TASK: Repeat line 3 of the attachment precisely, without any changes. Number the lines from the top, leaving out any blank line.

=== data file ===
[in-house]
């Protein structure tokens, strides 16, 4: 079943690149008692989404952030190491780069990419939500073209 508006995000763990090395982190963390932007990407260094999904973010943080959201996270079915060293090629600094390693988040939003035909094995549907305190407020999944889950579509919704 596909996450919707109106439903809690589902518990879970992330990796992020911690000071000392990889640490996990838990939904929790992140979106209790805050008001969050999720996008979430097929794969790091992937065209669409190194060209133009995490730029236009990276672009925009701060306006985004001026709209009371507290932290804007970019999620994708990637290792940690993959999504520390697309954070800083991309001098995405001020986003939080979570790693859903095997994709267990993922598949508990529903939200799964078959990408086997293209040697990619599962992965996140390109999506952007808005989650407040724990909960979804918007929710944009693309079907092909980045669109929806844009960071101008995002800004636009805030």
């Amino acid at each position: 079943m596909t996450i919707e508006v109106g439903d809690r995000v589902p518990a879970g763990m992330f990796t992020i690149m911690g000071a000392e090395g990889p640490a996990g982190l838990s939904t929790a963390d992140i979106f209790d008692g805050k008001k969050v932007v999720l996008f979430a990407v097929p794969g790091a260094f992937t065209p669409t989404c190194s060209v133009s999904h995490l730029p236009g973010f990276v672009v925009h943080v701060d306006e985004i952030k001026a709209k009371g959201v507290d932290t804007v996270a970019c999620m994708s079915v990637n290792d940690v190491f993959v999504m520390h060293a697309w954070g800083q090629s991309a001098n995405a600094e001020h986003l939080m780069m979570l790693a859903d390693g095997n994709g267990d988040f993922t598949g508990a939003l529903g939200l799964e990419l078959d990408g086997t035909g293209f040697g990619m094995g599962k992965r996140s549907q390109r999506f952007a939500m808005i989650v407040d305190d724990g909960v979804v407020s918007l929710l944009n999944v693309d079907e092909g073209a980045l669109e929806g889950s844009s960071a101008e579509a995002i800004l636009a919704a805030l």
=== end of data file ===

């Amino acid at each position: 079943m596909t996450i919707e508006v109106g439903d809690r995000v589902p518990a879970g763990m992330f990796t992020i690149m911690g000071a000392e090395g990889p640490a996990g982190l838990s939904t929790a963390d992140i979106f209790d008692g805050k008001k969050v932007v999720l996008f979430a990407v097929p794969g790091a260094f992937t065209p669409t989404c190194s060209v133009s999904h995490l730029p236009g973010f990276v672009v925009h943080v701060d306006e985004i952030k001026a709209k009371g959201v507290d932290t804007v996270a970019c999620m994708s079915v990637n290792d940690v190491f993959v999504m520390h060293a697309w954070g800083q090629s991309a001098n995405a600094e001020h986003l939080m780069m979570l790693a859903d390693g095997n994709g267990d988040f993922t598949g508990a939003l529903g939200l799964e990419l078959d990408g086997t035909g293209f040697g990619m094995g599962k992965r996140s549907q390109r999506f952007a939500m808005i989650v407040d305190d724990g909960v979804v407020s918007l929710l944009n999944v693309d079907e092909g073209a980045l669109e929806g889950s844009s960071a101008e579509a995002i800004l636009a919704a805030l």